Prophetic Prospects of War
This chapter and the one that follows, concerning my final adventures in the Pacific, were written from notes made on my journey through these areas.
All of the preceding chapters chronicling my Pacific journey—in Japan, China, Singapore, and the Dutch East Indies—were excerpted from articles, exactly as I had written them, except for grammatical editing, which I had sent to American newspapers.
My final dispatch to those papers was dated July 18, 1940 (oneand-a-half years before the Japanese attack on Pearl Harbor and America's entry into the war). In that dispatch, I emphasized that the Dutch were counting heavily on outside military aid, to help them retain possession of their East Indian empire. I wrote:
"Such help could be given only by Britain or America. The former would surely give it in normal times, because Australia, the British East Indies, and Malaya would be threatened by an enemy invasion of Java. But, at present, Great Britain has few resources for giving help. America (and perhaps Russia) are the great unknowns. If Japan were certain that America would not intervene, she would probably strike in the East Indies at once."
In my notebook at that time I jotted down this summary of the Pacific dilemma as I had assessed it during my journey.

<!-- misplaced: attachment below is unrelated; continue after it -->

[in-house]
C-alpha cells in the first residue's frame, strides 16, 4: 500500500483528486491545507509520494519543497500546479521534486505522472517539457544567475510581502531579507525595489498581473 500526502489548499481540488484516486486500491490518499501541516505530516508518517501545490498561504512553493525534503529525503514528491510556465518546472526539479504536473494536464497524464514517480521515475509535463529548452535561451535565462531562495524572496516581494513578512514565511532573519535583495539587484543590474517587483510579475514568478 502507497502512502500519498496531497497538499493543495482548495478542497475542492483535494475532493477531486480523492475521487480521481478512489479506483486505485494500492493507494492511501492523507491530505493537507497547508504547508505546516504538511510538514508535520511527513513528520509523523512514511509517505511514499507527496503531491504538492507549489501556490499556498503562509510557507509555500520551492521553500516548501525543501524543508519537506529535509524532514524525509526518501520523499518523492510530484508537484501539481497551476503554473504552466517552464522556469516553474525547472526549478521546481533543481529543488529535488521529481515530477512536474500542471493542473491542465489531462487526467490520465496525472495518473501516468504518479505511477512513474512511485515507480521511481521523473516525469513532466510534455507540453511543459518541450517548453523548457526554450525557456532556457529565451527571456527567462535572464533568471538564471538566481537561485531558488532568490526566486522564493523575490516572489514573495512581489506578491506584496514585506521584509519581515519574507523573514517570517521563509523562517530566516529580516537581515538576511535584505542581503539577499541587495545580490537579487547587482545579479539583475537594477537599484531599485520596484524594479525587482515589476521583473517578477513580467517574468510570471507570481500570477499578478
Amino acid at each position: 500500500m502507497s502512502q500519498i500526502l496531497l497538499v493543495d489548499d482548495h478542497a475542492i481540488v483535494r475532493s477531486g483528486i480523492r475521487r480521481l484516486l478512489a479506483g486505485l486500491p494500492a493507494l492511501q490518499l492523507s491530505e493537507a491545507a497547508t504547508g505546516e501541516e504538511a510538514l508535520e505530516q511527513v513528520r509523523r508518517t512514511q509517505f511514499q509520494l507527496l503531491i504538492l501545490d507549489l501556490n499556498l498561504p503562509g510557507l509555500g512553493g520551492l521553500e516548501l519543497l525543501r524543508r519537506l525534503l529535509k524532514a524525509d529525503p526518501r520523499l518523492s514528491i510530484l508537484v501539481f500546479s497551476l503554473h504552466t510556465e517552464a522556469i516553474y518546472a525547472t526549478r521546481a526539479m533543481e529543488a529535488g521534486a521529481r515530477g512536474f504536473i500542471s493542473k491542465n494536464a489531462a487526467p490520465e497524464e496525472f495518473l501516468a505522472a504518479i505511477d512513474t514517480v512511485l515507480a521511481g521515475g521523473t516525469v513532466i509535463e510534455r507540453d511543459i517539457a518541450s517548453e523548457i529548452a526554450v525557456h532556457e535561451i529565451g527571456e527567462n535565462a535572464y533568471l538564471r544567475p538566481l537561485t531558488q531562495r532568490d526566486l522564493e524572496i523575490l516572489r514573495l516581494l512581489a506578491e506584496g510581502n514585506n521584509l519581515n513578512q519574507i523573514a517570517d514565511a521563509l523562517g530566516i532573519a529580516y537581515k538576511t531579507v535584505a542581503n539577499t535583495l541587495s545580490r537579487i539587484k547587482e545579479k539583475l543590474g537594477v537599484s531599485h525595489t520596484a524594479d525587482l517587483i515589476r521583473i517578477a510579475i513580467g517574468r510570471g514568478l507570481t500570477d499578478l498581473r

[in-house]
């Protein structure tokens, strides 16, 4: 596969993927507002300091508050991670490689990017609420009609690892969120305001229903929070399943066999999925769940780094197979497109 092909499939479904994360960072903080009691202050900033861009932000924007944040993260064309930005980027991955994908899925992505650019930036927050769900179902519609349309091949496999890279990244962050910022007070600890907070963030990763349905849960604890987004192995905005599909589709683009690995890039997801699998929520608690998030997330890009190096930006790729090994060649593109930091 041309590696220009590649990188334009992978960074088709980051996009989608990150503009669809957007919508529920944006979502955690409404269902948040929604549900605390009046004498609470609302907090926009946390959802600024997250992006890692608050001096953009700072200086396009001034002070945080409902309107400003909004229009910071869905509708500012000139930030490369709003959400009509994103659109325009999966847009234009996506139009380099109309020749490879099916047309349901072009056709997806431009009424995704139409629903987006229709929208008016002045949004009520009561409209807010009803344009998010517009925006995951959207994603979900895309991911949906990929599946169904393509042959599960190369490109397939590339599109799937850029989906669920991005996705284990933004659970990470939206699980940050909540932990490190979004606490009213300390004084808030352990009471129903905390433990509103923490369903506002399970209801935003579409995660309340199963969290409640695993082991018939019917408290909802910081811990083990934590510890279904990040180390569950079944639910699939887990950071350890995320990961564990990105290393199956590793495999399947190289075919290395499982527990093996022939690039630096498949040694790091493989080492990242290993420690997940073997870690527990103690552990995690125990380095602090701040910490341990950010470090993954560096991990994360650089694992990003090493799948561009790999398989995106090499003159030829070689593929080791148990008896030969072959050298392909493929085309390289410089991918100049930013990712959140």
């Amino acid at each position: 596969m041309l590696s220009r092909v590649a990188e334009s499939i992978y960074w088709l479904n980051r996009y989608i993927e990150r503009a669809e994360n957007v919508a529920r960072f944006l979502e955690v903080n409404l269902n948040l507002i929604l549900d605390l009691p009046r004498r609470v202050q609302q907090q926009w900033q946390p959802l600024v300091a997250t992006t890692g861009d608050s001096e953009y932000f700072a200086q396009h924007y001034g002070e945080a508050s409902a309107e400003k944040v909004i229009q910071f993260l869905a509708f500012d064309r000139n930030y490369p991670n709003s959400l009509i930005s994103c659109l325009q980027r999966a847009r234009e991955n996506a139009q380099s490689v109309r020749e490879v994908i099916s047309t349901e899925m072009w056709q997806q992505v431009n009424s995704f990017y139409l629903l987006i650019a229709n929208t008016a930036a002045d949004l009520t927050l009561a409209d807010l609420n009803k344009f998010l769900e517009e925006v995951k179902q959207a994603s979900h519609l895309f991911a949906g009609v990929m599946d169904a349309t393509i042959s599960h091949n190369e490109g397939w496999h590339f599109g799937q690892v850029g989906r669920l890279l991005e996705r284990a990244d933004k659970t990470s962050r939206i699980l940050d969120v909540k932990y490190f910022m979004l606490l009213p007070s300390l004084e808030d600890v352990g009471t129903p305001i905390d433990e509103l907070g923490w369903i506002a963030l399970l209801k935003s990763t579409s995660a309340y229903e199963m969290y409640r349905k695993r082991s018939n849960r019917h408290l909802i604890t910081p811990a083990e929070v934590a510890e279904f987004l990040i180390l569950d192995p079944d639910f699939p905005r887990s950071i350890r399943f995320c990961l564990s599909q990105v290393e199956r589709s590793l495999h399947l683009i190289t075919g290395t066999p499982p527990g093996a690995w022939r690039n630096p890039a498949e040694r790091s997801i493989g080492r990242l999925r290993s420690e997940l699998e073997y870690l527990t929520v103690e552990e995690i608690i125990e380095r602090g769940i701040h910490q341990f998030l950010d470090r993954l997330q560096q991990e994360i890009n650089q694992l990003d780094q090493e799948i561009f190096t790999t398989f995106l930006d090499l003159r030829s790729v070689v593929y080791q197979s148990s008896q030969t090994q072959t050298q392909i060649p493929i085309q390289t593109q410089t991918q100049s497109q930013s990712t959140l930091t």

"The U.S. has three courses open. (1) Let Japan have Pacific, which means loss of trade. (2) Make objections and not follow through, which means loss of face. (3) Fight, which means a long severe struggle in which Japan would win all the frserst moves and U S. finally come out on top."
As I departed from Java, bound for the Philippines, on a sturdy Dutch merchant ship which steamed northward across the equator, then along the coast of Borneo, I tried to visualize the future of these vast equatorial colonial possessions of the Netherlands. Halfway around the world, in Europe, Holland had just fallen to the Germans. Even now, Dutch evacuees were fleeing to these East Indies possessions.
Our vessel was bound directly for Manila, with no intermediate stops at any of the myriad islands of the Philippine archipelago that lay south of the capital city. In our trip around the world in 1925, my brother and I had wended our way, in a Japanese freighter, through these island-studded waters and had visited Davao, capital city of the Philippine's second-largest island, Mindanao.
In subsequent reading I learned that the city of Davao has 150 Japanese to one American. Seventy percent of Davao's roads are built by the Japanese. In 1934, ninety-eight Japanese vessels called at Davao, compared to four from the United States. Japan is reaching out.
Slowly the Dutch merchant ship carried me northward, through the eastern reaches of the China Sea. This chain of Filipino islands is enormous in length—extending a thousand miles from south to north.
Five days after leaving Batavia, when I wakened just at dawn, we were at last close to our goal, and by 9:30 A.M. were steaming through the narrow entrance to Manila Bay, with the bristling guns of Corregidor on our port side. Just beyond Corregidor lay the Bataan Peninsula, then the bay widened and it was nearly an hour before we dropped anchor outside Manila, having passed an aircraft carrier and many ships en route.